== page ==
Tag Archives: Cary Grant

Escaping to reality: Chick flicks and the comic spirit

Margaret Sullavan and James Stewart in The Shop Around the Corner. Wikimedia Commons.

Margaret Sullavan and James Stewart in “The Shop Around the Corner”: heart-to-heart, but not eye-to-eye. MGM, 1940/Wikimedia Commons


In a world of reality television and cheesy stadium-pop music, finding good, intelligent escapist entertainment is a lot harder than it ought to be. The idea is to tickle your brain, not insult it, and tickling takes a certain deftness with the feather that far too many entertainers lack.

I turn to certain writers. Jasper Fforde and the outrageous wordplay of his Thursday Next and Nursery Crime novels. John Mortimer and his Rumpole stories. Ellis Peters and her Brother Cadfael medieval mysteries. Thurber and Wodehouse and Christopher Buckley, whose Little Green Men and Thank You for Smoking so audaciously straddle the line between cynicism and glee. I listen to good musicians performing Cole Porter. I watch Gene Kelly or Ann Miller or Gregory Hines dance. I revisit the raw brilliance of John Belushi in Blues Brothers or Animal House, or his comic soulmate Jack Black in School of Rock.

shopcoverAnd I watch chick flicks. Not just any chick flick, but the well-written, well-performed ones that tend to fall into the folds of screwball or romantic comedy. Yes, I like the movies of Nora Ephron, and if that drums me out of the league of tough-guy arts observers, so be it.

What exactly is a chick flick? The term’s a mild put-down that means something like, “inconsequential fluff that panders to womanly emotions,” but that’s a short-sighted way of looking at things. Isn’t the supposedly feminine point of view — that pursuing happiness is better than winning through intimidation — the crux of the civilizing process? Better Katharine Hepburn leading Cary Grant on a wild goose chase than Dirty Harry making his day with a gun in your face, although Harry has his lower-cortex satisfactions, too.

inthegoodoldsummertimevhscoverThe best chick flicks exude optimism, which of course makes them immediately suspect in intellectual circles. (Then again, a lot of intellectuals miss the point that Waiting for Godot is as much a vaudeville comedy as it is an existential outcry: Even Beckett enjoyed a good giggle.)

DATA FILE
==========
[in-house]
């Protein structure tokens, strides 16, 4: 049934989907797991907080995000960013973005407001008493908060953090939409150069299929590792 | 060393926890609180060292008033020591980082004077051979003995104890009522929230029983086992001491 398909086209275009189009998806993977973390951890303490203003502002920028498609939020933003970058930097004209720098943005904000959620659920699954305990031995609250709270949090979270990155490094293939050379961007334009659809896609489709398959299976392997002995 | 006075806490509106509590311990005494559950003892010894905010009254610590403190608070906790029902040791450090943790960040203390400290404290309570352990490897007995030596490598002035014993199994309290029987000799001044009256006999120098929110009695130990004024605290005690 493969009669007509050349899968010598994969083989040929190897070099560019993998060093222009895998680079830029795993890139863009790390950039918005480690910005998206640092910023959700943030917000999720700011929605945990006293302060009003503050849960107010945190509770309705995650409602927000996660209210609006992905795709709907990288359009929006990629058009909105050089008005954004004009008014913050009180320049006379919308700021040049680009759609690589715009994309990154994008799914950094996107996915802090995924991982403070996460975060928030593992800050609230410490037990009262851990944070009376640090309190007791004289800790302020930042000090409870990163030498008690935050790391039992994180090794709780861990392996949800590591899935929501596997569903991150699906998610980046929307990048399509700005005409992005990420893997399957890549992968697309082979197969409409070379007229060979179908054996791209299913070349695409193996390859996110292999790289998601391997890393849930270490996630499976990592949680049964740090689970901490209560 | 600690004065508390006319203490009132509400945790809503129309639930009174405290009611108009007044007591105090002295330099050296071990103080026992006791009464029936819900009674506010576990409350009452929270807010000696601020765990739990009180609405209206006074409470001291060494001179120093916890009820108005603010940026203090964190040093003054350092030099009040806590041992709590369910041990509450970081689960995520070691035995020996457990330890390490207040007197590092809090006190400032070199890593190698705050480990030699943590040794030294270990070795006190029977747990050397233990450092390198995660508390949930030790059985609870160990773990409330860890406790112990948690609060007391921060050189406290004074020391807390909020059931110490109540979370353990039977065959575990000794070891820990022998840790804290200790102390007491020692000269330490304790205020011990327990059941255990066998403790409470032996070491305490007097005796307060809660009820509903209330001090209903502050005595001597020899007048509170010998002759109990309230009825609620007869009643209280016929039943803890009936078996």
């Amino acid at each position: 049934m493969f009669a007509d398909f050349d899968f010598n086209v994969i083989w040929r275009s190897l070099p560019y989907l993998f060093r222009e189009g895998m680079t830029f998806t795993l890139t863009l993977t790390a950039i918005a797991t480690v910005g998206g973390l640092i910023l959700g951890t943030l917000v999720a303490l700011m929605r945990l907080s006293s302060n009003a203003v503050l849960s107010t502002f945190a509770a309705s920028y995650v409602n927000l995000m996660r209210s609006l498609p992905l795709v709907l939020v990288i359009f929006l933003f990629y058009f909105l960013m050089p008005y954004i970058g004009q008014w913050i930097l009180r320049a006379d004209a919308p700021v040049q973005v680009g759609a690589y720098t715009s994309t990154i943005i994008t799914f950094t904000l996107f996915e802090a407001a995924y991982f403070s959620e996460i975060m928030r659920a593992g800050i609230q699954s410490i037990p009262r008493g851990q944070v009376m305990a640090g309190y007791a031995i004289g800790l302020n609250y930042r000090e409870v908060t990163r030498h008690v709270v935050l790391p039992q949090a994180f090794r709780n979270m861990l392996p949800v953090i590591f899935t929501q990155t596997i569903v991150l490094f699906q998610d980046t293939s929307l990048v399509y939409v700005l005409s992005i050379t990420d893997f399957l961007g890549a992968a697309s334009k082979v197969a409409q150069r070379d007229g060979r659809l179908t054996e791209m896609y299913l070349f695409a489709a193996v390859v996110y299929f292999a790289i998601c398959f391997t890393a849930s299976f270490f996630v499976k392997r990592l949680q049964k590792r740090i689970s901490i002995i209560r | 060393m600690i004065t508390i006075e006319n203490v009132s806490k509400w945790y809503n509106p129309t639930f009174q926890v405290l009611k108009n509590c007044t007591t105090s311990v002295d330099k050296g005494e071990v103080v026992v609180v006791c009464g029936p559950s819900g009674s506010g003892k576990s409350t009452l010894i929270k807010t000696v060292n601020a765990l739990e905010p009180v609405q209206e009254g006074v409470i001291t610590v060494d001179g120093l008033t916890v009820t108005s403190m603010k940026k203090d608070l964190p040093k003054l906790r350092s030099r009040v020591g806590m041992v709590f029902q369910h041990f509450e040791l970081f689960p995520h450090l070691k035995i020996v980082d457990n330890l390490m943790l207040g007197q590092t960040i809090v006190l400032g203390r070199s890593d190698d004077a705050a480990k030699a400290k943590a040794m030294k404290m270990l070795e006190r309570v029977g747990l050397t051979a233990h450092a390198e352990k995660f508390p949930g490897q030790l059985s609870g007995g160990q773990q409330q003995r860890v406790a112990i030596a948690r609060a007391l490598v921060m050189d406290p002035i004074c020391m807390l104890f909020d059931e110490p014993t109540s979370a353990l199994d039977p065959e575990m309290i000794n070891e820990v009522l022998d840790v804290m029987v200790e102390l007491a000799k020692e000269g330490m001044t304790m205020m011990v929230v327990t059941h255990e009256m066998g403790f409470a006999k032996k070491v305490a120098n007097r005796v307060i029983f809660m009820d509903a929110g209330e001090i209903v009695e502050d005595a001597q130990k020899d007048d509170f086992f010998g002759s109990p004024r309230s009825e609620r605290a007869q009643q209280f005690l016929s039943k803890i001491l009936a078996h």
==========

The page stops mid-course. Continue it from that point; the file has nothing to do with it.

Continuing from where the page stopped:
But in a good chick flick, the optimism isn’t blind. It’s based on a belief that personal fulfillment is a matter of finding the right fit in life. That fit most likely involves finding the right romantic mate (although it could also be the right profession or cause or community), which in a larger sense means discovering the truth about yourself and putting yourself in a position where you don’t have to pretend.

And while the consummation might be a juicy kiss or an “I do” and is certainly about sexual attraction, it is more deeply about finding the person whose quirks and foibles you can put up with for a lifetime, because the underlying connection is profound.

youve_got_mailIt’s a coupling of equals built on compromise and respect, and it typically involves wriggling out of a bad potential match and shedding several layers of self-delusion so you can see the simple beauty of what ought to be. That often requires eating a few slices of humble pie and taking some practical steps. In that sense, Jane Austen is the mother of all chick flicks. And Shakespeare, with his comic creations of Kate and Petruchio in The Taming of the Shrew and Beatrice and Benedick in Much Ado About Nothing, might be their grandpa.

In a good chick flick, you know the ending right off the bat. That bugs a lot of critics, who complain that the show is predictable and formulaic. So it is. But so what? Sure, you know where the story’s taking you, but how you get there is most of the fun. The ride can be as raunchy as Bull Durham or as raucous as Working Girl or as delicate as 84 Charing Cross Road. The variety that lives inside familiarity is astonishing, and becoming comfortable with the little surprises of the familiar is one of the pleasures of life.